SAN BERNARDINO COUNTY, Calif. (KLAS) — About an hour and a half drive from Las Vegas, stretching 4.5 miles into the Mojave Desert from Interstate 15 (I-15), might be one of the best-known mystery roads in the west. Many who have traveled on I-15 between Las Vegas and Los Angeles have seen the signs with the eye-grabbing spelling of Zzyzx Road (pronounced Zye-Zix). However, not many know why it’s called this and what’s at the end of this road.
Zzyzx Road was named for the unincorporated community at the end of the road, also called Zzyzx, and was formerly known as Soda Springs. The highway and community are on federal land and are part of the Mojave National Preserve, managed by the National Park Service (NPS).
ZZYZX MINERAL SPRINGS & HEALTH SPA
What does the word Zzyzx mean? It turns out that it’s a made-up name according to the NPS. In 1944, Curtis Howe Springer created it to distinguish it as the last word in the English language, or as Springer was known to say, “The last word in health.”
Springer created the Zzyzx Mineral Springs and Health Spa in 1944. He was able to secure the land due to a mining claim he made for 12,000 acres surrounding the natural springs.
Springer was an entrepreneur who also bottled the spring water and sold it to travelers coming across the desert. He built his health around the spring with outdoor baths, dormitory rooms, and several other buildings in the small community.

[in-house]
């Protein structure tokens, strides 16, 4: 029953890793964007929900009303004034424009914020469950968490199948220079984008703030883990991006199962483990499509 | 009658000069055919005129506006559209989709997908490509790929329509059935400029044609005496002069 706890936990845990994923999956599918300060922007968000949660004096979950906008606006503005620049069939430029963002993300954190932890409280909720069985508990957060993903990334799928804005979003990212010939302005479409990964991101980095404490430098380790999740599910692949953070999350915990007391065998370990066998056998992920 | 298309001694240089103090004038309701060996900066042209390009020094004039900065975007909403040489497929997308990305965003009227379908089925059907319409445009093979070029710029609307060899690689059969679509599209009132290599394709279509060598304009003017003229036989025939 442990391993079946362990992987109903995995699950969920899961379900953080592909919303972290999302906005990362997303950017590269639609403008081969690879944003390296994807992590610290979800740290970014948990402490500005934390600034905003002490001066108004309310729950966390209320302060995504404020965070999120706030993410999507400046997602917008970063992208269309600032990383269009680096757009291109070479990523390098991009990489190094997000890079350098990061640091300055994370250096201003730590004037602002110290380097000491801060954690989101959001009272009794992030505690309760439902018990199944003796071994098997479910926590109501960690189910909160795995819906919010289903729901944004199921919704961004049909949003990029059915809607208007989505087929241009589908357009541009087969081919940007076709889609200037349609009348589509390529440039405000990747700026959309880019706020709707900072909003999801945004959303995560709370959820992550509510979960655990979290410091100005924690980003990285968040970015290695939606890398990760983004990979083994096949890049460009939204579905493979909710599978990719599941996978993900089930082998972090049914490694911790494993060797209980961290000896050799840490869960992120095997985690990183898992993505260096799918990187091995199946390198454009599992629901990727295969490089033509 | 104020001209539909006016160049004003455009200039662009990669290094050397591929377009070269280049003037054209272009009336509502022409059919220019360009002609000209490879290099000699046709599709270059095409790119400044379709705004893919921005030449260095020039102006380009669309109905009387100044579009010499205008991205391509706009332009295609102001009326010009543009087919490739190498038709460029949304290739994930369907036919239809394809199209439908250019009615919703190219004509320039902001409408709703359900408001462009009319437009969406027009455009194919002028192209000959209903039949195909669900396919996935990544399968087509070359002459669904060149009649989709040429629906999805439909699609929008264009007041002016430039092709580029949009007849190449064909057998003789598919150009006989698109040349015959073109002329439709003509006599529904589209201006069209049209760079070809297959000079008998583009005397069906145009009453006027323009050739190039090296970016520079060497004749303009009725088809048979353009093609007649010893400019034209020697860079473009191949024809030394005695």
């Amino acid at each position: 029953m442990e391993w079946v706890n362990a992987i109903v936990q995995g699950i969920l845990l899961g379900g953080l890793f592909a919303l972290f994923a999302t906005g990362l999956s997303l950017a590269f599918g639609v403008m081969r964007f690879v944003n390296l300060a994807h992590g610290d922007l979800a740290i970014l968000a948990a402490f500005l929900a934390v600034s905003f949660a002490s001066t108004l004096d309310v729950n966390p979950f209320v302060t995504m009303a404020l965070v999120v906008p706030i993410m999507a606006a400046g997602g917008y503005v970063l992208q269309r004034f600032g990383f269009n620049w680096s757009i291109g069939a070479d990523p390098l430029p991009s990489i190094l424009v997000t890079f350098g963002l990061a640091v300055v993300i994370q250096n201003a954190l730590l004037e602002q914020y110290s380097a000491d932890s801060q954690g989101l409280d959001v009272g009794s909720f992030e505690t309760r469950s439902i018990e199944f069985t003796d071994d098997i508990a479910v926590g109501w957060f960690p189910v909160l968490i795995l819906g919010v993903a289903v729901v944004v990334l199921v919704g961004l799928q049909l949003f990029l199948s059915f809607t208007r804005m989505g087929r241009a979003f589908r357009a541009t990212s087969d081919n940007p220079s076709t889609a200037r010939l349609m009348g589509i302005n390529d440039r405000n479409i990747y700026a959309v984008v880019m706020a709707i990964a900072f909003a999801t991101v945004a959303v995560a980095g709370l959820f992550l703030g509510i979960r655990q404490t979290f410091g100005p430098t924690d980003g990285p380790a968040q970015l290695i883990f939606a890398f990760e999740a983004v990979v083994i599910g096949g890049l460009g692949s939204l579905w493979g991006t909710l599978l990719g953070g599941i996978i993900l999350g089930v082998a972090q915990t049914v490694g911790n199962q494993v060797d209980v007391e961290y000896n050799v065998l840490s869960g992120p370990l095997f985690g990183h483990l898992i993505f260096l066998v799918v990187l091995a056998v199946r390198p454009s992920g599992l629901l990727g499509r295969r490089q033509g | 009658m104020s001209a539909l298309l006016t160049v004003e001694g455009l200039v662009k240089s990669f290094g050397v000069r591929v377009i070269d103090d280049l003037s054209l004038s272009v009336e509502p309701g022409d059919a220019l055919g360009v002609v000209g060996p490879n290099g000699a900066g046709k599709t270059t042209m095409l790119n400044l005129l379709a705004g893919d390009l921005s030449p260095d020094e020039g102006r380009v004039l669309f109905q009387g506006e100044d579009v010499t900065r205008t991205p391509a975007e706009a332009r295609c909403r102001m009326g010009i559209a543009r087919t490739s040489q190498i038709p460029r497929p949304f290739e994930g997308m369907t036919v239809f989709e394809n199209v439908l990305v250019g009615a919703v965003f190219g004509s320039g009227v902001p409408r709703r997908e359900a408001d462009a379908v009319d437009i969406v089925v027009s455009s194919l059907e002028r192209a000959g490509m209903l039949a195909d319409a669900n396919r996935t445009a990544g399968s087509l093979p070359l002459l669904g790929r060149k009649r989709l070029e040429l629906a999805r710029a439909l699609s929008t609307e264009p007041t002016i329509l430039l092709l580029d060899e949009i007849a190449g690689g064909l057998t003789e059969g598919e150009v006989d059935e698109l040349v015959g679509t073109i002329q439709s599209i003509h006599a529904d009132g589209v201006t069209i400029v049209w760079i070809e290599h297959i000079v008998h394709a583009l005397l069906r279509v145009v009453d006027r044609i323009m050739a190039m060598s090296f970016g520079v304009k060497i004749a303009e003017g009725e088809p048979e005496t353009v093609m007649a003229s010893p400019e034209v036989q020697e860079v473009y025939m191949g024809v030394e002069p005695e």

The property functioned as the Health Spa until 1974, when the government realized that he had no legitimate claim to the land and evicted him.
The oasis is now home to the California State University Desert Studies Center.
ZZYZX BEFORE THE HEALTH SPA
Several thousand years ago, the remote desert area was cooler and wetter. A massive lake called Lake Mojave covered the land according to the NPS. But as the climate warmed, the water evaporated, leaving behind a mineral/salt crust in the dry Soda lake and Silver Lake basins.
The Mohave and Chemehuevi people used the natural spring system left after the lake dried for many generations, and by the mid-1800s, it was also used by early western explorers and the US Army.